Author

Alan Weiss - Aussie Divorce

31st March, 2020

Alan Weiss developed aussiedivorce.com.au after he experienced himself how devastating divorce proceedings can be. I witnessed firsthand my own future security, and that of my familys, being destroyed by acrimonious and costly divorce litigation. I created aussiedivorce.com.au to help people avoid an experience like this and lose thousands of dollars. Instead the aussiedivorce.com.au system will assist them in getting on with their lives.

The Bankruptcy and Family Law Legislation 

When Family Law and bankruptcy issue collides, a complex situation will likely take place especially in the application of section 58 and section 116 of the Bankruptcy Act 1966 in connection with the settlement or proceeding on property under the Family Law.

The issue will dwell on how to deal with the property of the bankrupt spouse and how will it affect the non-bankrupt spouse. Section 58 of the said Act talk about the divisible properties of the bankrupt spouse being vested to the trustee while section 116 deals with tools of the trade, furniture, transportation property and superannuation being exempt.

In property proceeding, the Bankruptcy and Family Law Legislation Amendment Act 2005 protects the non-bankrupt spouse who is allowed to seek support spousal maintenance from the bankrupt spouse. This is because the income of the bankrupt spouse is no longer vested in the trustee as provided for by section 58 and 59 of the Bankruptcy Act which applications are subject to orders made under Part VIII of the Family Law Act 1975.

A trustee can be made a party or be joined with one party to a property settlement of the bankrupt spouse and the non-bankrupt spouse if the court is satisfied that the creditors of the bankrupt spouse will be affected by the settlement as stated in section 79(11) of the Family Law Act. Both the creditor and the non-bankrupt spouse have treated alike, and both their rights are to be considered and recognised in equal footing as held in the case of Billtoff and Billtoff (1995) FLC 92-614, the Full Court of the Family Court of Australia at Perth. In this case, it was ruled that there are sometimes well-recognized exceptions to the general rule because the general rule is not absolute. It was further stated that there is no requirement that the rights of the unsecured creditor will have to take precedence over the rights of the spouse nor there is a rule of priority between them.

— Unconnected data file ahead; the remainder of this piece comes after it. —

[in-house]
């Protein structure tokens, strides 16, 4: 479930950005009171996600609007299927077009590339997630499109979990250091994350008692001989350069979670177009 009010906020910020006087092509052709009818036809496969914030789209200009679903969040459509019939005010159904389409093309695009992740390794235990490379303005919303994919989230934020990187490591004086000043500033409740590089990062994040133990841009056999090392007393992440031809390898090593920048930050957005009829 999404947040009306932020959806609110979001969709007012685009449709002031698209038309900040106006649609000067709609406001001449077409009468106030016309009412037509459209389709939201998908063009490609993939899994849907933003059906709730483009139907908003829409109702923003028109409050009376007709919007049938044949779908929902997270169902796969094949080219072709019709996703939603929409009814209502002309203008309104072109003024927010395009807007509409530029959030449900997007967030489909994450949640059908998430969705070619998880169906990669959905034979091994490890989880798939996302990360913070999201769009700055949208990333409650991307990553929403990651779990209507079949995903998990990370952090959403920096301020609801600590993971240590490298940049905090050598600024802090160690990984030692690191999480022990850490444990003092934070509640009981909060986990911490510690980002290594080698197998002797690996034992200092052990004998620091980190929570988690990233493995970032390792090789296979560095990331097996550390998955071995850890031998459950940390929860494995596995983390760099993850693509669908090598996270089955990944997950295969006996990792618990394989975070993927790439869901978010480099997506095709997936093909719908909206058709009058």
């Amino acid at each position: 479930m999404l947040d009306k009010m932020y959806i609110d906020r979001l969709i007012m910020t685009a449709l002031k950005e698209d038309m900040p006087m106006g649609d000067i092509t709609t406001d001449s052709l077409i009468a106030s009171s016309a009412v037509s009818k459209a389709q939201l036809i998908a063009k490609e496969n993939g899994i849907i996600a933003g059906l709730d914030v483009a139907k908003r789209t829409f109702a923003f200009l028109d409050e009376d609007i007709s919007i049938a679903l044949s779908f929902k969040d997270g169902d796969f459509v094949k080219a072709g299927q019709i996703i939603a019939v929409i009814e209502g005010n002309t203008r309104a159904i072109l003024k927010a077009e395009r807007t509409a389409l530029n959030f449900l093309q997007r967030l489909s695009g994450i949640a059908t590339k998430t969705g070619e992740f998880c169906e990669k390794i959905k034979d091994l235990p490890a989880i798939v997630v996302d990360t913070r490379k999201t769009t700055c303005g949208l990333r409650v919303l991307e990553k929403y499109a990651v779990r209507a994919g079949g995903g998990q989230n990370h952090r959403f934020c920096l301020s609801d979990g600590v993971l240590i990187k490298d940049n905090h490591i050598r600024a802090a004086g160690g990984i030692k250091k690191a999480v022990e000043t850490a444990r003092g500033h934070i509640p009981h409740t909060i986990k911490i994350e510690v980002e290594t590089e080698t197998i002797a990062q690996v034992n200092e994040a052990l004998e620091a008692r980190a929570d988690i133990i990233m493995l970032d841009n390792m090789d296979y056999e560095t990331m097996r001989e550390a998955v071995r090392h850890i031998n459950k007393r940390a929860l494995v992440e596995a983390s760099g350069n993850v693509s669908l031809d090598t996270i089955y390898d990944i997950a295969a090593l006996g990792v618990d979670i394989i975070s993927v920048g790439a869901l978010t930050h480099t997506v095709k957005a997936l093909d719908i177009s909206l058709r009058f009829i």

The property of the bankrupt spouse is now shared by a non-bankrupt spouse, and the proceeding was meant to refer to a party to the marriage or the trustee of the bankrupt spouse to a marriage. If it is required that the trustee will be made a party to this proceeding, the bankrupt spouse has to obtain a leave in order to make submissions in court.

Family law and bankruptcy law

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